50. Phonehex

Posts: 767; Member since: Feb 16, 2016

Why 4 PA ? I think you guys are being too generous for once ! This phone for its price/specs and performance purely based on reviews should get a negative score.

62. bucknassty

Posts: 1353; Member since: Mar 24, 2017

saw this phone in person this weekend... it is HUGE!!!

2. Wickedsamaritan

Posts: 84; Member since: Aug 11, 2017

its true this phone was a Major Letdown . but dammit this rating make me feel like someone took their Time to Find every single Flaw this Phone Has

3. Tech-shake

Posts: 213; Member since: Nov 14, 2016

Isn’t this what they supposed to do tho. I mean we read reviews to find about the flaws of a phone and know whether we can live with them or not.

4. Wickedsamaritan

Posts: 84; Member since: Aug 11, 2017

Yes I agree on that but isn't it too much of a scrutiny when the reviewer mentioned *camera interface is generic* yet the person that reviewed the iPhone Xs/Xs max never mentioned why iPhone users don't even get camera settings in the camera app. Yet someone was clever enough to see a generic camera interface on this .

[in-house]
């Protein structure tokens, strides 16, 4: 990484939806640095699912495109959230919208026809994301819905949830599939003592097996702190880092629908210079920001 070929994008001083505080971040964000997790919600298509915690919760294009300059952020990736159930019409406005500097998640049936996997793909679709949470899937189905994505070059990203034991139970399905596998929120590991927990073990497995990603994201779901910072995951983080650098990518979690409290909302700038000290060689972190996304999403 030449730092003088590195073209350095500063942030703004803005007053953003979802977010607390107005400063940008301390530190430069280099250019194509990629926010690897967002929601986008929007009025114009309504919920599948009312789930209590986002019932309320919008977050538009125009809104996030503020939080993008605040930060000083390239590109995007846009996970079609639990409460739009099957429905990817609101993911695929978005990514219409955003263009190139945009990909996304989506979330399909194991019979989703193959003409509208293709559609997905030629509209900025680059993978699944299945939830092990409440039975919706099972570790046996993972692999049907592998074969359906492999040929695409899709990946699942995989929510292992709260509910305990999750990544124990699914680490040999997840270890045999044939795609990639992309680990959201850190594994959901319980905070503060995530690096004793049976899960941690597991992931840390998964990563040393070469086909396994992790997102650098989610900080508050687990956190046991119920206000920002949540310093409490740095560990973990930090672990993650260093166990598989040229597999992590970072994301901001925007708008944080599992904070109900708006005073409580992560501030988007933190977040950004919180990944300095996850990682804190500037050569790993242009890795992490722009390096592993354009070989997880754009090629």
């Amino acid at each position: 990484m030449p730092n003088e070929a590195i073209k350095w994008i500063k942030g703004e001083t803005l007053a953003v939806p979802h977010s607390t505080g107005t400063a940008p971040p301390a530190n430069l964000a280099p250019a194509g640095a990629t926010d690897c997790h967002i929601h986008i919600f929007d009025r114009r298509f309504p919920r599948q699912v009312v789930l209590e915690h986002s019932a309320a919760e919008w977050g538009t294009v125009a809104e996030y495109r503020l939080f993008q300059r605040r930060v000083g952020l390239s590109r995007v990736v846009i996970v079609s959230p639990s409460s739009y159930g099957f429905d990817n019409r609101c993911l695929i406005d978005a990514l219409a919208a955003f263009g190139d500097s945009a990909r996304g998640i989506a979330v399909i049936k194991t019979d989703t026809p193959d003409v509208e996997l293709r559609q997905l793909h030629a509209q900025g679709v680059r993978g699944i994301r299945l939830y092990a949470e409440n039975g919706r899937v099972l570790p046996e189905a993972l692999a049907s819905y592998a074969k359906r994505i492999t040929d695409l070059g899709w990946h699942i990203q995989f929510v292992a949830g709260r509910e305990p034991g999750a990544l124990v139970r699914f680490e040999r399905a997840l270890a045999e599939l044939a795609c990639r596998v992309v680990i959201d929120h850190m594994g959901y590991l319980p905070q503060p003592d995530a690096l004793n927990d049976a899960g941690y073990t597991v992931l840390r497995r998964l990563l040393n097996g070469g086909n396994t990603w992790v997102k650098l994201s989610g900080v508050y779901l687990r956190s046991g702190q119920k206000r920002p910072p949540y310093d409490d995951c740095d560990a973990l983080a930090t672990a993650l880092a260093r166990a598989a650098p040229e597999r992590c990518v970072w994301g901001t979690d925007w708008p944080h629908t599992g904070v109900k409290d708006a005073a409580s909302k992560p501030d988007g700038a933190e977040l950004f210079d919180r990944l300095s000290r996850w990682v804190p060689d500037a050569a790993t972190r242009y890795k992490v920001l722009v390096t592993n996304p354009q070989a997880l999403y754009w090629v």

39. mootu

Posts: 1530; Member since: Mar 16, 2017

Probably because Red are a camera company, Apple are not. You seem upset that the phone got the score it deserves.

57. cocoy

Posts: 463; Member since: Oct 30, 2015

This is a phone like any other phone, if you want a better camera go buy their stuff because they are the best. If someone is reviewing camera on the phone they should have thesame standard whic includes the app itself. The comment above is true.

40. mootu

Posts: 1530; Member since: Mar 16, 2017

Probably because Red are a camera company, Apple are not. You seem upset that the phone got the score it deserves.

53. hazard1

Posts: 236; Member since: Feb 11, 2017

Sorry, the criticism seems harsh. i could understand if the criticism were that the interface was too complicated.

9. maherk

Posts: 6965; Member since: Feb 10, 2012

I am usually the first to criticize PA for their ratings, but they got it right this time around, although I find that they were a bit generous. I watched couple of videos already about this phone, and not only that it's not worth half of it's price, it deserves this much criticism because of all the hype they built around this phone. I accept it being average in all aspects but the camera department, we expected much much more from them.